1/2 tsp. baking soda
1/2 tsp. salt
1 egg
2 tbsp. butter, melted
3/4 cup fresh blueberries
Additional butter for cooking

In a medium bowl, add the vinegar to the milk and let stand for 5 minutes while it sours. Melt the 2 tbsp. butter on the stovetop or in the microwave. Combine flour, sugar, baking powder, baking soda & salt in a medium bowl. Whisk the egg & melted butter into the soured milk. Add the wet ingredients to the dry ingredients and whisk until just barely incorporated – there should still be some small and medium lumps in the batter (this will ensure tender, fluffy pancakes!). Gently fold in the fresh blueberries.

Heat a large skillet over medium-low heat. Melt enough butter to just cover the bottom of the pan. Pour batter 1/4 cup at a time onto the skillet and cook until you start to see bubbles on the surface of the pancake and the edges begin to dry. Flip the pancake and cook on the other side for 2-3 minutes, or until golden brown.

Sprinkle with powdered sugar & fresh blueberries for garnish, and serve with syrup of your choice.

Happy Father’s Day everyone!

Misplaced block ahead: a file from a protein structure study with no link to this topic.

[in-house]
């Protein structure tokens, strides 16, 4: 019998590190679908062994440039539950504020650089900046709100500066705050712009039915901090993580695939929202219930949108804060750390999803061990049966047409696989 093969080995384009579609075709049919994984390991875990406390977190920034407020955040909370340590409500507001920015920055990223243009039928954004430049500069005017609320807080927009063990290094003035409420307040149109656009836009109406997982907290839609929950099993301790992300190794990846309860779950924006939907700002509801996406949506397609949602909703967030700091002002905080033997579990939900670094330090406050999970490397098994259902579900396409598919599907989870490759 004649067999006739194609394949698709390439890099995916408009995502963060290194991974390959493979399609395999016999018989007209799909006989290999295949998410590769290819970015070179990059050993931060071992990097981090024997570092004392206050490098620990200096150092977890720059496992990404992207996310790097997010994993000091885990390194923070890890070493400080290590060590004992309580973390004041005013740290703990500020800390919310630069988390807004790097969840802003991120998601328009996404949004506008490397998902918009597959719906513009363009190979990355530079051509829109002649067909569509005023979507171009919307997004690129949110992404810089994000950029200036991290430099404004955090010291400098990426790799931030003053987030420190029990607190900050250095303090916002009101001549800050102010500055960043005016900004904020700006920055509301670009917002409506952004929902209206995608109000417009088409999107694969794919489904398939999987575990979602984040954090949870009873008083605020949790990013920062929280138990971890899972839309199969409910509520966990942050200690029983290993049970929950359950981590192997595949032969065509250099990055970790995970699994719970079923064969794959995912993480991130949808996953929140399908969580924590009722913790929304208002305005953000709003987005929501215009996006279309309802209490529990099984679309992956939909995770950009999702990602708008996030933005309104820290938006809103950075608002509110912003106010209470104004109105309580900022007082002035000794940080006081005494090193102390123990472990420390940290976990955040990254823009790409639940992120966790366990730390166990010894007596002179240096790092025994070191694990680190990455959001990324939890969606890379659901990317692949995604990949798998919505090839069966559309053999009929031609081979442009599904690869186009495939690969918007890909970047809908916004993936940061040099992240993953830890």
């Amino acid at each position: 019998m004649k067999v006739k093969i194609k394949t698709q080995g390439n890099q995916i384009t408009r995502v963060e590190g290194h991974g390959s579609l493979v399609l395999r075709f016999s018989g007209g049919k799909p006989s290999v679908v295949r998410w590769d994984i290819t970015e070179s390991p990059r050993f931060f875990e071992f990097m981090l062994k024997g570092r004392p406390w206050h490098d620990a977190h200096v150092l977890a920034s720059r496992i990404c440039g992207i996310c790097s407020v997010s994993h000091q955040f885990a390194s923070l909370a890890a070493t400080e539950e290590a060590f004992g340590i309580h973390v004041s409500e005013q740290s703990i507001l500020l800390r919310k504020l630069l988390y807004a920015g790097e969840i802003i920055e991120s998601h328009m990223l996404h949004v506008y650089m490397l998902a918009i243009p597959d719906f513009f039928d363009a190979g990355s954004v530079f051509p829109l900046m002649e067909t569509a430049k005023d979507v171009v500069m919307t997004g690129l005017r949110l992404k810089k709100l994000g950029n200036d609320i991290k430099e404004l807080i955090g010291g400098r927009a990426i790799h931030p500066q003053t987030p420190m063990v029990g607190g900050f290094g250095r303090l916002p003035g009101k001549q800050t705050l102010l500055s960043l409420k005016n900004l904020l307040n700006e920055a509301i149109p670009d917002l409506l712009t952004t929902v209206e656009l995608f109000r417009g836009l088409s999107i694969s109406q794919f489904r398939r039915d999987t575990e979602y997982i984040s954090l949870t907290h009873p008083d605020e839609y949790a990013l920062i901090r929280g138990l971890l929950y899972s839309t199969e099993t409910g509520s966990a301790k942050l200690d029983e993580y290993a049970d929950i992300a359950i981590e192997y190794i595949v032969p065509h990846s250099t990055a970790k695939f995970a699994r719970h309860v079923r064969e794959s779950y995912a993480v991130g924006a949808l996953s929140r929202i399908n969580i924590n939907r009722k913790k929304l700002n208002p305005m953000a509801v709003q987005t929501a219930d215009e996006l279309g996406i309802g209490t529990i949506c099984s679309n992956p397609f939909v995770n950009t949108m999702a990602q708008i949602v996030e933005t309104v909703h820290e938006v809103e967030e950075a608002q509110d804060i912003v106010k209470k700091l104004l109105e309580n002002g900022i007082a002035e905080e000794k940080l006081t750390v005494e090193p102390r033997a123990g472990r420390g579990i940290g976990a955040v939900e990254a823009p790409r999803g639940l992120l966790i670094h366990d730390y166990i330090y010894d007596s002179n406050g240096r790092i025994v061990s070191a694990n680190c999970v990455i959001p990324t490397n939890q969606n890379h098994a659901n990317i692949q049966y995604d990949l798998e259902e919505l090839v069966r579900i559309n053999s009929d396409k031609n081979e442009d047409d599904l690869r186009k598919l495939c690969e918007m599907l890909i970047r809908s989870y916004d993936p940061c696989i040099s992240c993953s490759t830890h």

Seasonal Foods: King Salmon


In the Bay Area, there aren’t many things the locals take more seriously than baseball (Go Giants/A’s!). One of those few things is food. Case in point: Dungeness crab, Hog Island oysters, farmer’s markets, Berkeley Bowl/Rainbow/BiRite, Cioppino, countless “New American” restaurants featuring local ingredients, Mission burritos, food trucks, pop-up restaurants, dim sum, and brunch in general. Your average Bay Arean knows more about farming, fine dining, international cuisine and cooking than most Americans. Our airport has the finest food of any I’ve ever been to. Finally, some of the best meals are the cheapest, served from trucks on the street with a side of grilled green onions. What’s not to love?